During the hurricane I was making meat sauce, and when I went out to pick herbs from my two-pot garden I found that aphids had taken up residence in the basil's new growth. As you might imagine, this didn't make me very happy, and despite the light rain I set to work ridding myself of the little plant murderers right away.
"Wait, Mommy, don't kill them. I want to keep them. I want to see them crack."
"The aphid eggs. I want to see them crack!"
"Do you, by chance, mean to say you want to see them hatch?"
"Yes! Hatch! I want to see them hatch!"
"But I don't want them to get to my other plants. I need to kill them."
"No, wait!" He ran to get a small plastic container, and soon a few basil leaves and their parasites were securely tucked away in there.
I frowned, wondering how on earth those would actually stay in that container and not end up in my other plants. Was there even a chance? No, I decided, there wasn't. But here I am, a home school mom, working under the theory that if I allow and encourage my child to be proactive and explore the world around him, there will be very few things we actually need to learn from text books.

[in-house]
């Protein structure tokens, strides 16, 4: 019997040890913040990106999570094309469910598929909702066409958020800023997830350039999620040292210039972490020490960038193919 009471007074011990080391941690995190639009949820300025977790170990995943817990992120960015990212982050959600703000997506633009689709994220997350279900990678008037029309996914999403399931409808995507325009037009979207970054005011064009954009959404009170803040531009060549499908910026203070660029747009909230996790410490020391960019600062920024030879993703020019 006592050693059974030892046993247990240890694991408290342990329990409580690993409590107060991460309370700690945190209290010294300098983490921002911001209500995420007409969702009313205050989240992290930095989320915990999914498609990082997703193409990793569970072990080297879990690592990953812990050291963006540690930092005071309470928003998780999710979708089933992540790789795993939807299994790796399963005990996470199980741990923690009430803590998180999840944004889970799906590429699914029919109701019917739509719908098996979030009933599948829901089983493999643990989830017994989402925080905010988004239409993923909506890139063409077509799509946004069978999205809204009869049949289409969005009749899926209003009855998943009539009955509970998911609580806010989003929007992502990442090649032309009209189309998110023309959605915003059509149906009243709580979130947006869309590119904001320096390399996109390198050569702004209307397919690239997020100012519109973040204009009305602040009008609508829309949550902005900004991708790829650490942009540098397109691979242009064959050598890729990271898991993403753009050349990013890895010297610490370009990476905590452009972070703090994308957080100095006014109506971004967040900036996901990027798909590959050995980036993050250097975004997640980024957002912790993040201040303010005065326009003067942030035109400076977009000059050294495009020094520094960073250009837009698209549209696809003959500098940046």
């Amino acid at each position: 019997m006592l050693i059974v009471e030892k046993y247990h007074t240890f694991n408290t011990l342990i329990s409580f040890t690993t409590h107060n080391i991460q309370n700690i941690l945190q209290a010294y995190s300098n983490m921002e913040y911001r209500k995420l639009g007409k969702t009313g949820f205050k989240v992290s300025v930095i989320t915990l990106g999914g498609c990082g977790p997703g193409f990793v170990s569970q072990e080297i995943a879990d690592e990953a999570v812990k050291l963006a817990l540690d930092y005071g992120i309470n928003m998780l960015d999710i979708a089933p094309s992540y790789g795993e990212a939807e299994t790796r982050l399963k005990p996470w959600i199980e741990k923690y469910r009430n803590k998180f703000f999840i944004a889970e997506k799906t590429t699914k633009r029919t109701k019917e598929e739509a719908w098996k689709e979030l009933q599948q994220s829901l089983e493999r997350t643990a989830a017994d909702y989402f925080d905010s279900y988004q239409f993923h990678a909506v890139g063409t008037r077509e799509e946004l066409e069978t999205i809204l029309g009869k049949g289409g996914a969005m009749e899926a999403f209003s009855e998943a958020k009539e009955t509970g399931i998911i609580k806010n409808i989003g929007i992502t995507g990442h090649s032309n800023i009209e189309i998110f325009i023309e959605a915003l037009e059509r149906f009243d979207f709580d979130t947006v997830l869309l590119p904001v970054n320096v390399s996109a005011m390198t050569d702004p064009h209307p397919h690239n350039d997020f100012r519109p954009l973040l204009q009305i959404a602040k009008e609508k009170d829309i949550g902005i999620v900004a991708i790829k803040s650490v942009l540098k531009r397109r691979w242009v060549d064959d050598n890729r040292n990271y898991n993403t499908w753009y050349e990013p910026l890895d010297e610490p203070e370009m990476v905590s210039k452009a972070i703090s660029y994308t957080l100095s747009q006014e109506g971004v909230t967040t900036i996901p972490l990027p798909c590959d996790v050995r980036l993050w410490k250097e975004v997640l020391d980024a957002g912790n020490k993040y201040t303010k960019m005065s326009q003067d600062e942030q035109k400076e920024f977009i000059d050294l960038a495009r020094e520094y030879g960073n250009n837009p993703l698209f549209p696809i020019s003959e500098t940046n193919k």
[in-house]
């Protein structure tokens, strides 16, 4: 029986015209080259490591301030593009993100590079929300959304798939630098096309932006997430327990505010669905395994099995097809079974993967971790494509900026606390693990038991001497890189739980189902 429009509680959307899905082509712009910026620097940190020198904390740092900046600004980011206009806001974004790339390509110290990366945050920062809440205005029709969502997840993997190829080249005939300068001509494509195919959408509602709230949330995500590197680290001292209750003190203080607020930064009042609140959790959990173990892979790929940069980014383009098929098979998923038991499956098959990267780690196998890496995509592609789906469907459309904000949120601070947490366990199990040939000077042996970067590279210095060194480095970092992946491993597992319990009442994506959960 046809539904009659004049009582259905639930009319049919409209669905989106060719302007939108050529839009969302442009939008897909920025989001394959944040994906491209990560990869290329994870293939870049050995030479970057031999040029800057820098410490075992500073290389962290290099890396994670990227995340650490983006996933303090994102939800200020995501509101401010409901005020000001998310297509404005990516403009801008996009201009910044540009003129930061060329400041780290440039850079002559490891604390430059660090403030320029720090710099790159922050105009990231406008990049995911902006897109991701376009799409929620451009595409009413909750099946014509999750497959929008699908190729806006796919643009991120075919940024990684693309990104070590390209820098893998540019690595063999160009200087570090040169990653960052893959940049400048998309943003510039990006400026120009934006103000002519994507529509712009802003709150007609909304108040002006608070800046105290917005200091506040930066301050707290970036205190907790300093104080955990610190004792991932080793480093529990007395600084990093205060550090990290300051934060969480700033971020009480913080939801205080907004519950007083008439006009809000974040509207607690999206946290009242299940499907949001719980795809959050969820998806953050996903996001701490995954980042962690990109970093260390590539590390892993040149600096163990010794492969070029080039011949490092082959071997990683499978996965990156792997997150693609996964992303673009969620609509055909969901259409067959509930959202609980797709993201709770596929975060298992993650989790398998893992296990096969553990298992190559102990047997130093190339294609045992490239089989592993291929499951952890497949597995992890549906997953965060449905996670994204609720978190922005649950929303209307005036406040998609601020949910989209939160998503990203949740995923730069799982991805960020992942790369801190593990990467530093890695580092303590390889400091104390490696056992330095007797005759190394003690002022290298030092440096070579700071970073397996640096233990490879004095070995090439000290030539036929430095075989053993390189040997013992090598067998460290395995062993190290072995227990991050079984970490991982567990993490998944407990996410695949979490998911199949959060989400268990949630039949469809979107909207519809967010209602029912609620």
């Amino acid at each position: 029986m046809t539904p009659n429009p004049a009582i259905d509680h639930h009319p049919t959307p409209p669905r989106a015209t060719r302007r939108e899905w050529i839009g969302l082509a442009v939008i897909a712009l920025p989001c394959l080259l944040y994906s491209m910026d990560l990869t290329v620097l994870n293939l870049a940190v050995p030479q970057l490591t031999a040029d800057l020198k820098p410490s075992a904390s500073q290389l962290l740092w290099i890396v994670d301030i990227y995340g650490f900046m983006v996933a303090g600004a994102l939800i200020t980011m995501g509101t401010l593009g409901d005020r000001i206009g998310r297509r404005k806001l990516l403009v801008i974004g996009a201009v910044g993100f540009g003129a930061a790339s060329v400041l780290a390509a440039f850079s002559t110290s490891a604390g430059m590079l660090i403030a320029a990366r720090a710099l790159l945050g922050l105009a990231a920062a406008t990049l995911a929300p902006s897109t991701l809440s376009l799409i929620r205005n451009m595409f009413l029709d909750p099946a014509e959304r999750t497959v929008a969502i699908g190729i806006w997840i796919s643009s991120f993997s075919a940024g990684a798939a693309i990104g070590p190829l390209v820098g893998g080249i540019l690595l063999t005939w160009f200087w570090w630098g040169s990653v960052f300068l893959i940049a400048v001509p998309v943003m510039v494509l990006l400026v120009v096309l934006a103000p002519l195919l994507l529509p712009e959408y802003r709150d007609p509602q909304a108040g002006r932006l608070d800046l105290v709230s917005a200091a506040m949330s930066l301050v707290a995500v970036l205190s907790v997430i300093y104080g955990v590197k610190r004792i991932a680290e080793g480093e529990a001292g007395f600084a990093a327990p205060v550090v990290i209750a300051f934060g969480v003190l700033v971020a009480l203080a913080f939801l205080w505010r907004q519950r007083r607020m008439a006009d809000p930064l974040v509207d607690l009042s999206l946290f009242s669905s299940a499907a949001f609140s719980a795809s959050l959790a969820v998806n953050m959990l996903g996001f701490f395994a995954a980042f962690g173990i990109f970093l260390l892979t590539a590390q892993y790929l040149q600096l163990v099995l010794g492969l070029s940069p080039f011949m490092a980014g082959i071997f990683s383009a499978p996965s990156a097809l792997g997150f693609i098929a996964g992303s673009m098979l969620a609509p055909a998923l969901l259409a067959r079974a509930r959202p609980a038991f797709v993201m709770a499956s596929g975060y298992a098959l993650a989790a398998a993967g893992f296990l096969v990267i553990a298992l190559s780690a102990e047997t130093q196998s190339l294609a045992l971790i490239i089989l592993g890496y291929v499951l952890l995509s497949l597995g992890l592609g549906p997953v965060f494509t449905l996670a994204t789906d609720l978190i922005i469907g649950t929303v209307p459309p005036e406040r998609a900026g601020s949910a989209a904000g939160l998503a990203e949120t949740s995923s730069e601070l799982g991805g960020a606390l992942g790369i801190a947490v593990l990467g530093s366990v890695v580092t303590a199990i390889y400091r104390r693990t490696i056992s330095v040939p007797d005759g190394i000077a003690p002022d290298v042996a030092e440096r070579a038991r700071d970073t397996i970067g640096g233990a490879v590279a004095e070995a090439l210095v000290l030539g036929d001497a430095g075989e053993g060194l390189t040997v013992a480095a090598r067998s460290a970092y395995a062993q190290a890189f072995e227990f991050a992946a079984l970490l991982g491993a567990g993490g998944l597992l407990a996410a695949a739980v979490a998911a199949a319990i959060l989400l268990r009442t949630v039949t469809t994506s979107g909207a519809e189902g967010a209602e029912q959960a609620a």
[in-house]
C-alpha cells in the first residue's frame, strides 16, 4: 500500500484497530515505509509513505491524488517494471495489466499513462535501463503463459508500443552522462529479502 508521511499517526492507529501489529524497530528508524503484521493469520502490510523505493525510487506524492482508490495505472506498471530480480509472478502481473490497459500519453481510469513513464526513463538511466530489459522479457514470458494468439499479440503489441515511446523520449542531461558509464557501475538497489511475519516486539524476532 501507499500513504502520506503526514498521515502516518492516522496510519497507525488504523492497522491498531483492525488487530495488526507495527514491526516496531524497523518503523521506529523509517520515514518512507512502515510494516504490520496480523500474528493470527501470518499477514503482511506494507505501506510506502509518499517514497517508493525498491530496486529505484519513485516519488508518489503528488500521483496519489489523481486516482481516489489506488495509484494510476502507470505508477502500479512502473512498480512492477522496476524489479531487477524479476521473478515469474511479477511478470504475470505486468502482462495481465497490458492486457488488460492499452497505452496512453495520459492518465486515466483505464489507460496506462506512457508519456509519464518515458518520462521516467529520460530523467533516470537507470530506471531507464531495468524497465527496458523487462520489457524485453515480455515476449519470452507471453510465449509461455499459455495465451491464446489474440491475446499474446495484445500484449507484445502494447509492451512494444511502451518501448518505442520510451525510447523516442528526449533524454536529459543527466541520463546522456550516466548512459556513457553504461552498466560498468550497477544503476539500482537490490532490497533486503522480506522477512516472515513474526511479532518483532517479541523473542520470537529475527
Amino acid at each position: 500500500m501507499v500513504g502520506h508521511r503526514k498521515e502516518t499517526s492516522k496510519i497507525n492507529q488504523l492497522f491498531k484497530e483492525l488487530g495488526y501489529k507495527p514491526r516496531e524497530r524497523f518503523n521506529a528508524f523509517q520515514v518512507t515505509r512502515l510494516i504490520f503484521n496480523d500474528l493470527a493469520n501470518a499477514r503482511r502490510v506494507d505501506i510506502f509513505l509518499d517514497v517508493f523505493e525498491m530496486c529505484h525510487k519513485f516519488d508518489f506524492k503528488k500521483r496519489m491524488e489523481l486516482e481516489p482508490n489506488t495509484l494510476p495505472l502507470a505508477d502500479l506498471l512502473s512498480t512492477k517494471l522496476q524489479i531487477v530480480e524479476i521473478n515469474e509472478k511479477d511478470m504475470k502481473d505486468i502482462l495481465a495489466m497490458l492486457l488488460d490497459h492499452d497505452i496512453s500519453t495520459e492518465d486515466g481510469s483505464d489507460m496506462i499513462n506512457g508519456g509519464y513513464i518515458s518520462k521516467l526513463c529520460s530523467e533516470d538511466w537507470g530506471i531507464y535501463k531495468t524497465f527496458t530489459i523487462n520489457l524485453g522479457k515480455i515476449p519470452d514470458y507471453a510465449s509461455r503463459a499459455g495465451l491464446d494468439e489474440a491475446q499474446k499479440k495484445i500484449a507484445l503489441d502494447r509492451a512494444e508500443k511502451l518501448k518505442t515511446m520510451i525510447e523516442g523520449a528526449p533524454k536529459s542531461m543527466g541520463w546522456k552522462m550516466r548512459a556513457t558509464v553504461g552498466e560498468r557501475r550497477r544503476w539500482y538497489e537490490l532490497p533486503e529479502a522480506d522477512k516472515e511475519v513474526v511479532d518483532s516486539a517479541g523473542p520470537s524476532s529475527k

So Trooper had aphids to keep him company during the hurricane, as if a dog, two cats, three crabs, and two parents weren't enough.
Then, on Saturday, we went into the school room for a reading lesson, and Trooper brought with him a sock. A sock with a clothespin fastened to it. "Look, Mom, I have a sock and a clothespin."
"Um, OK. Cool." I know my eyes went a little weird as I tried to comprehend this, but I remembered something Chip H. used to say (and probably still does), "Don't ask kids why they do things. They don't know." So I asked Trooper to set it aside and we got to work.
A while later I was pulling out paper to practice writing when I heard Trooper talking to the sock. "How are you doing little aphids?"
"You put aphids in a sock?!" Of course I was thinking, there's no way that clothespin is doing ANYTHING to keep them in there, and I have houseplants, and…In the Magic Tree House books one of the main characters, Annie, put a pet mouse in her sock to keep it warm.
Point three seconds after I remembered this, Trooper said, "I put them in there like Annie."
My friends, let this be an encouragement to you to be mindful of what you read to your children. You may think that as long as you avoid negative themes, violence, sex, and foul language, you'll be fine, but you never know what kinds of ideas will come back to join your daily life. But 'pets' in a sock aren't really that big a deal. As long as he doesn't ask me to help him mummify anything, it's all good.
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